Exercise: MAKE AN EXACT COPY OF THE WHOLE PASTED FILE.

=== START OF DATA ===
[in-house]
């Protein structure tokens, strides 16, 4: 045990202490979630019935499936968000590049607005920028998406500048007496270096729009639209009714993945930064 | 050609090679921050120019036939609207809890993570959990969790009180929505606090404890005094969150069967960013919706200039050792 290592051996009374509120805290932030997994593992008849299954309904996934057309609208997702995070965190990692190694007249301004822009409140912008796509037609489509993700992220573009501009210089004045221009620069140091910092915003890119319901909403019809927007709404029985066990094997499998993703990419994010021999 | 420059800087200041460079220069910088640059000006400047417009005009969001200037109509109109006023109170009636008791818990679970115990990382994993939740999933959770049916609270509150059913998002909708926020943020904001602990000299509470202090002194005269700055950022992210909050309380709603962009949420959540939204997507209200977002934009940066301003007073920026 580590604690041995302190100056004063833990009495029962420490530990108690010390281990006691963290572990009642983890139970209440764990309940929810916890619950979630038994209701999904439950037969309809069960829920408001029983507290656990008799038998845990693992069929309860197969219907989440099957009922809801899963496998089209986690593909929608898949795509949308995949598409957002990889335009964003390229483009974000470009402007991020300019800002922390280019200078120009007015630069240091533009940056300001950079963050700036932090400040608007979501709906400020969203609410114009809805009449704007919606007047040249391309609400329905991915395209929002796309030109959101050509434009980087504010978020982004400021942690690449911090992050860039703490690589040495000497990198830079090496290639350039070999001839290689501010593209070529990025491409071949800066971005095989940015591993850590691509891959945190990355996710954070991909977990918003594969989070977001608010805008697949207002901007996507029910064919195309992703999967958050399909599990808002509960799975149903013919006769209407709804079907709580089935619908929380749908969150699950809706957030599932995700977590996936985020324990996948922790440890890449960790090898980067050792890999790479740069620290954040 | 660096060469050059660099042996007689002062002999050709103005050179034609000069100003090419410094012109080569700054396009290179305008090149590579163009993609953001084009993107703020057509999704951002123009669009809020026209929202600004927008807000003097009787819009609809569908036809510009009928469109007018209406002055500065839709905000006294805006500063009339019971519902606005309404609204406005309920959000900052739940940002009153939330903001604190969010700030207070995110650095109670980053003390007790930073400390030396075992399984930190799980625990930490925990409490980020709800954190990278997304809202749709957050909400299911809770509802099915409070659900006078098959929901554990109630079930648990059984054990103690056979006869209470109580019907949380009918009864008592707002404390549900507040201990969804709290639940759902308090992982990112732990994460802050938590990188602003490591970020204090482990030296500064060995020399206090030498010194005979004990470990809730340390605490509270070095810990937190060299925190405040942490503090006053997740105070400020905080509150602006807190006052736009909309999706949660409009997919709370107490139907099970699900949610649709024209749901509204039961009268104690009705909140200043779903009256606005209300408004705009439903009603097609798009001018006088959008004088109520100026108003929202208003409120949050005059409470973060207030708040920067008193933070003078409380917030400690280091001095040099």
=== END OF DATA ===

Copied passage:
[in-house]
């Protein structure tokens, strides 16, 4: 045990202490979630019935499936968000590049607005920028998406500048007496270096729009639209009714993945930064 | 050609090679921050120019036939609207809890993570959990969790009180929505606090404890005094969150069967960013919706200039050792 290592051996009374509120805290932030997994593992008849299954309904996934057309609208997702995070965190990692190694007249301004822009409140912008796509037609489509993700992220573009501009210089004045221009620069140091910092915003890119319901909403019809927007709404029985066990094997499998993703990419994010021999 | 420059800087200041460079220069910088640059000006400047417009005009969001200037109509109109006023109170009636008791818990679970115990990382994993939740999933959770049916609270509150059913998002909708926020943020904001602990000299509470202090002194005269700055950022992210909050309380709603962009949420959540939204997507209200977002934009940066301003007073920026 580590604690041995302190100056004063833990009495029962420490530990108690010390281990006691963290572990009642983890139970209440764990309940929810916890619950979630038994209701999904439950037969309809069960829920408001029983507290656990008799038998845990693992069929309860197969219907989440099957009922809801899963496998089209986690593909929608898949795509949308995949598409957002990889335009964003390229483009974000470009402007991020300019800002922390280019200078120009007015630069240091533009940056300001950079963050700036932090400040608007979501709906400020969203609410114009809805009449704007919606007047040249391309609400329905991915395209929002796309030109959101050509434009980087504010978020982004400021942690690449911090992050860039703490690589040495000497990198830079090496290639350039070999001839290689501010593209070529990025491409071949800066971005095989940015591993850590691509891959945190990355996710954070991909977990918003594969989070977001608010805008697949207002901007996507029910064919195309992703999967958050399909599990808002509960799975149903013919006769209407709804079907709580089935619908929380749908969150699950809706957030599932995700977590996936985020324990996948922790440890890449960790090898980067050792890999790479740069620290954040 | 660096060469050059660099042996007689002062002999050709103005050179034609000069100003090419410094012109080569700054396009290179305008090149590579163009993609953001084009993107703020057509999704951002123009669009809020026209929202600004927008807000003097009787819009609809569908036809510009009928469109007018209406002055500065839709905000006294805006500063009339019971519902606005309404609204406005309920959000900052739940940002009153939330903001604190969010700030207070995110650095109670980053003390007790930073400390030396075992399984930190799980625990930490925990409490980020709800954190990278997304809202749709957050909400299911809770509802099915409070659900006078098959929901554990109630079930648990059984054990103690056979006869209470109580019907949380009918009864008592707002404390549900507040201990969804709290639940759902308090992982990112732990994460802050938590990188602003490591970020204090482990030296500064060995020399206090030498010194005979004990470990809730340390605490509270070095810990937190060299925190405040942490503090006053997740105070400020905080509150602006807190006052736009909309999706949660409009997919709370107490139907099970699900949610649709024209749901509204039961009268104690009705909140200043779903009256606005209300408004705009439903009603097609798009001018006088959008004088109520100026108003929202208003409120949050005059409470973060207030708040920067008193933070003078409380917030400690280091001095040099």